Fishermen on the ice do not necessarily mean the fish are biting. Last week, men were everywhere on the Upper Mississippi – in the backwaters, at river’s edge, even out on the hazardous main channel. I am not being political incorrect when I use the terms “fishermen” and “men” to describe the people who were fishing. I was close enough to fifty or sixty individuals to identify gender, and I saw only one woman among them. Women enjoy fishing, but apparently few will use a vacation day from work to sit on the ice. As far as I could tell, the fishing was marginal, so fishermen were out mostly because Tuesday and Wednesday were the first warm days of 2022. 

In last week week’s blog I wrote that cabin fever is especially severe this winter, and the large number of fishermen on the ice midweek supports this assertion. With little to do and too cold to do it, many longed for the chance to sit on a bucket and jig for perch and bluegills. When the fish are not biting, I tend to go ice fishing no more than once a week. Last week the fishing was poor, and still I went twice in two days.

While I prefer summer fishing to winter fishing, one benefit of fishing in the winter is that the fish taste better. Cold clear water produces firm clean fillets. Some friends tell me the difference is in my head. Others admit winter fillets might be firmer, but speculate the reason is because fish in the summer sometimes die on the stringer and are not as fresh. All I know is that panfish on the river in the summer taste muddy, so much so that all of my fishing in August is catch-and-release.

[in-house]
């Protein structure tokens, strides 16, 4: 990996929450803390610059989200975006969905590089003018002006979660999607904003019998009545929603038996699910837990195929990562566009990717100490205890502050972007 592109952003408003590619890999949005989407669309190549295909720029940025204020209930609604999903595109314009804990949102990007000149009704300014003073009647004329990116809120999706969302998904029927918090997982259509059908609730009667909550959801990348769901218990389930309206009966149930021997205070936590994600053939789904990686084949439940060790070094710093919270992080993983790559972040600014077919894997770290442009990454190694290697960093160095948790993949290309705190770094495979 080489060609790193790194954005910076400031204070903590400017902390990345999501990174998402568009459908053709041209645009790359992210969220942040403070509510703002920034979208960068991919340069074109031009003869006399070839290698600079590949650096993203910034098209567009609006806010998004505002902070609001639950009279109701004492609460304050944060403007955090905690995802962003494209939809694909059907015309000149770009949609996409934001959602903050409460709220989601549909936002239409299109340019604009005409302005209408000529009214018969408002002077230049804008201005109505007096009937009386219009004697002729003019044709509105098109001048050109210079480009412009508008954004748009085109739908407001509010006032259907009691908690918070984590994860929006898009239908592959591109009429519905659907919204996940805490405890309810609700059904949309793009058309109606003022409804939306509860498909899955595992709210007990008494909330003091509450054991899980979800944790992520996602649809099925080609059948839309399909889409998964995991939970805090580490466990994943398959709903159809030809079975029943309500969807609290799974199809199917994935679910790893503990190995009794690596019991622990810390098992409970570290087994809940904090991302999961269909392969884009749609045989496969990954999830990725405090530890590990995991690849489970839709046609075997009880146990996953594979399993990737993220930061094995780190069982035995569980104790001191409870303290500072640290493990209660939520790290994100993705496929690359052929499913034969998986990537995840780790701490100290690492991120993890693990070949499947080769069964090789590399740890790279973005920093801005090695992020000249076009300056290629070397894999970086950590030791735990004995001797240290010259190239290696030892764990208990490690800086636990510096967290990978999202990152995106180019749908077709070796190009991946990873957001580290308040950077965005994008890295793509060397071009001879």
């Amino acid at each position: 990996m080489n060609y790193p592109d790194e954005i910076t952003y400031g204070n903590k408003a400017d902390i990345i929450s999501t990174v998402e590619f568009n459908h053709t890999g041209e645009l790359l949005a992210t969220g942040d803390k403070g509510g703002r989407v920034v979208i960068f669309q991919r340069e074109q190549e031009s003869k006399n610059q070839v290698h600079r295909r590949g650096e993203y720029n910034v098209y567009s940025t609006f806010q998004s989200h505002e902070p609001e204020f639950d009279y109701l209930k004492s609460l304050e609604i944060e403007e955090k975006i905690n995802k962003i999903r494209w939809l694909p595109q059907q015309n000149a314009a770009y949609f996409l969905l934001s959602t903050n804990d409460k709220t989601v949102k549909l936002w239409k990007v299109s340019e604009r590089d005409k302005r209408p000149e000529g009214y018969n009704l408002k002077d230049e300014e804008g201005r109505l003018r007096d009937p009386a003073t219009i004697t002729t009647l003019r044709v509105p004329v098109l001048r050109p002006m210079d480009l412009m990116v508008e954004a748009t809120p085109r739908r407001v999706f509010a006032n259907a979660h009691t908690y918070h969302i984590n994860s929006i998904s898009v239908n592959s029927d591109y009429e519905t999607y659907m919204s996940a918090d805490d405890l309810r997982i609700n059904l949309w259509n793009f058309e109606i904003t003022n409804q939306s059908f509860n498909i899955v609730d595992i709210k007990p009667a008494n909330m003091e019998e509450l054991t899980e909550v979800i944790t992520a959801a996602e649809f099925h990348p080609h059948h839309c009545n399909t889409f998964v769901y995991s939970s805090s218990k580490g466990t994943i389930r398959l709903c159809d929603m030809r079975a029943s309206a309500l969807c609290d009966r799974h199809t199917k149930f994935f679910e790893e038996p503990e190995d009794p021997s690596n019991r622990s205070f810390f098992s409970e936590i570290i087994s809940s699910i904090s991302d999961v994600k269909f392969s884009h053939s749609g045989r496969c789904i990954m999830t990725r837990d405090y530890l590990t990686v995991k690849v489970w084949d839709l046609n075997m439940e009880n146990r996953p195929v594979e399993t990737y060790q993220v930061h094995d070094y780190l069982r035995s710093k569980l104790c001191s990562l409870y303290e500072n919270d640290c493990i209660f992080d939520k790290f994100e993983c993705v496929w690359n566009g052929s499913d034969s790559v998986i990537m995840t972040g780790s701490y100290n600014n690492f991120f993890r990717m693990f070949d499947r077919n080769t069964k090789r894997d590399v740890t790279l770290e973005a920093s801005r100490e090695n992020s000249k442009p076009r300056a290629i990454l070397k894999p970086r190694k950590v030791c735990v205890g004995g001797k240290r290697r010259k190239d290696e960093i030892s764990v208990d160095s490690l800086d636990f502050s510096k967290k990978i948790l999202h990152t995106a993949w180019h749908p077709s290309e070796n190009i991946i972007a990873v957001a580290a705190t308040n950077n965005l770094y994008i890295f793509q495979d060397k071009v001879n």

Every winter season I have to go out a few times before I work out the bugs in my fishing gear and my technique. This year, when I pulled my equipment down from the rafters in the garage, I found a hammer among the poles, auger, and ice skimmer. Unable to remember why I ever used a hammer to ice fish, I returned it to my tool cabinet. This past Tuesday I remembered why I needed it. It is to make a live well. Most ice fishermen toss their catch directly on the ice. I prefer to make a small swimming pool for the fish. This way the fish stay active and alive, and then at the end of the day, I can decide whether to take them home or return them to the river. I create the live well by drilling a series of closely packed saucer-sized holes part way through the ice, then filling the holes with water from the river. The hammer is to bust the narrow ice walls between the individual holes to create a single large pond. Without the hammer I wind up with a half dozen self-contained fish bowls. Each bowl is large enough to hold two panfish, but not large enough for the fish to swim around.

Steven Simpson